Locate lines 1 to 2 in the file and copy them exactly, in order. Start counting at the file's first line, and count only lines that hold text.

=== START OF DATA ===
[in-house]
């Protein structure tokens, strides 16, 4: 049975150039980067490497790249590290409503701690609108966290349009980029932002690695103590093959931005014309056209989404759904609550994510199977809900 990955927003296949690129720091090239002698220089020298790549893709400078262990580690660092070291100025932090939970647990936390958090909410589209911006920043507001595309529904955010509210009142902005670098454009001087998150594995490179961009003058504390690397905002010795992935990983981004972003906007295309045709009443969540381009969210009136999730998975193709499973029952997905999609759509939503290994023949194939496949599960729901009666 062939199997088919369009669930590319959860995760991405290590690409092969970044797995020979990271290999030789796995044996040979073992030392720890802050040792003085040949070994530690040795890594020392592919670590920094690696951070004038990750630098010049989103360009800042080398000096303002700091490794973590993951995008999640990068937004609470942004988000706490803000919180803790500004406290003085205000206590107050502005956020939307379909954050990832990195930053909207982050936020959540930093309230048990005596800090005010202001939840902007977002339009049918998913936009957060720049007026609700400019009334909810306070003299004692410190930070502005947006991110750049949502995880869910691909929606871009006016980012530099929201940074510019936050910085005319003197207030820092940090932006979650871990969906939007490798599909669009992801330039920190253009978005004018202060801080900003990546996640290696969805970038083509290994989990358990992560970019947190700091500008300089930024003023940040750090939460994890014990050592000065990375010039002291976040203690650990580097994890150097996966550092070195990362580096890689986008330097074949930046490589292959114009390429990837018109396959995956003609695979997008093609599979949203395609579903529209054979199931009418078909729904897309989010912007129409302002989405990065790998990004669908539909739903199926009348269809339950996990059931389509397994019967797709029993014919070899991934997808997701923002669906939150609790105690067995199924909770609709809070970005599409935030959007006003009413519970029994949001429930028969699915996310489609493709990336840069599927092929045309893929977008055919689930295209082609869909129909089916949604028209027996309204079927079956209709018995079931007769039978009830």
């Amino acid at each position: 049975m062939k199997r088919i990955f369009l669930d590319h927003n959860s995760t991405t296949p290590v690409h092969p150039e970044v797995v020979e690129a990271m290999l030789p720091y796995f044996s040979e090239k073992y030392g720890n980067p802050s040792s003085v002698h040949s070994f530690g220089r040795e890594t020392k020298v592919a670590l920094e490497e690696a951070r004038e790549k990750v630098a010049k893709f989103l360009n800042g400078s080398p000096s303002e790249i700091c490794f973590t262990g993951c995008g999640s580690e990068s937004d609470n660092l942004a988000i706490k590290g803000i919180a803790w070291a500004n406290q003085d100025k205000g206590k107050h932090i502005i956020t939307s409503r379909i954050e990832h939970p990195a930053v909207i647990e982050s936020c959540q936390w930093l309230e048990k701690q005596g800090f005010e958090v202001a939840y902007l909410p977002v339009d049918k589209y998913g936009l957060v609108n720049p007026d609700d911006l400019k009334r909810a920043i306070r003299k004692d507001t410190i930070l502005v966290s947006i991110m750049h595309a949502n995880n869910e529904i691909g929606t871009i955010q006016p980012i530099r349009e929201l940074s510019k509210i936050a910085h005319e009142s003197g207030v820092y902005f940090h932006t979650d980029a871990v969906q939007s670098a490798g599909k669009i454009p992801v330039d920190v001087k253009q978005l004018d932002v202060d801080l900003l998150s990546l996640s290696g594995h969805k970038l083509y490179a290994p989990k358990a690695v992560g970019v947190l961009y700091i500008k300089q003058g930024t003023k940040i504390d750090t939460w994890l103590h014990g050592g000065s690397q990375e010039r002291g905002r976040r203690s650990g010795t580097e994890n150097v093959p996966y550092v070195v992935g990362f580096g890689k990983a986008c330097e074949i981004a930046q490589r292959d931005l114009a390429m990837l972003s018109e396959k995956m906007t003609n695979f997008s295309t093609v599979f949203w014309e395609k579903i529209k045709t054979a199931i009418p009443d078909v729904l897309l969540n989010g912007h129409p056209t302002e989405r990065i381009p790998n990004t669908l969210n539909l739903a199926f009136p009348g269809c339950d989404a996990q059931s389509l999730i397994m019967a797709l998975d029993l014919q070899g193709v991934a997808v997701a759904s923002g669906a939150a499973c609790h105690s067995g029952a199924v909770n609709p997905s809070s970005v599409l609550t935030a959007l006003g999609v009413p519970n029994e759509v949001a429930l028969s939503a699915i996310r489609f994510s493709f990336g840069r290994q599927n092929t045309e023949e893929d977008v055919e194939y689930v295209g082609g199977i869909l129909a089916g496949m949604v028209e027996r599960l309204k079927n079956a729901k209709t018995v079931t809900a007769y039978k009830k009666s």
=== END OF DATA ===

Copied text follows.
[in-house]
């Protein structure tokens, strides 16, 4: 049975150039980067490497790249590290409503701690609108966290349009980029932002690695103590093959931005014309056209989404759904609550994510199977809900 990955927003296949690129720091090239002698220089020298790549893709400078262990580690660092070291100025932090939970647990936390958090909410589209911006920043507001595309529904955010509210009142902005670098454009001087998150594995490179961009003058504390690397905002010795992935990983981004972003906007295309045709009443969540381009969210009136999730998975193709499973029952997905999609759509939503290994023949194939496949599960729901009666 062939199997088919369009669930590319959860995760991405290590690409092969970044797995020979990271290999030789796995044996040979073992030392720890802050040792003085040949070994530690040795890594020392592919670590920094690696951070004038990750630098010049989103360009800042080398000096303002700091490794973590993951995008999640990068937004609470942004988000706490803000919180803790500004406290003085205000206590107050502005956020939307379909954050990832990195930053909207982050936020959540930093309230048990005596800090005010202001939840902007977002339009049918998913936009957060720049007026609700400019009334909810306070003299004692410190930070502005947006991110750049949502995880869910691909929606871009006016980012530099929201940074510019936050910085005319003197207030820092940090932006979650871990969906939007490798599909669009992801330039920190253009978005004018202060801080900003990546996640290696969805970038083509290994989990358990992560970019947190700091500008300089930024003023940040750090939460994890014990050592000065990375010039002291976040203690650990580097994890150097996966550092070195990362580096890689986008330097074949930046490589292959114009390429990837018109396959995956003609695979997008093609599979949203395609579903529209054979199931009418078909729904897309989010912007129409302002989405990065790998990004669908539909739903199926009348269809339950996990059931389509397994019967797709029993014919070899991934997808997701923002669906939150609790105690067995199924909770609709809070970005599409935030959007006003009413519970029994949001429930028969699915996310489609493709990336840069599927092929045309893929977008055919689930295209082609869909129909089916949604028209027996309204079927079956209709018995079931007769039978009830």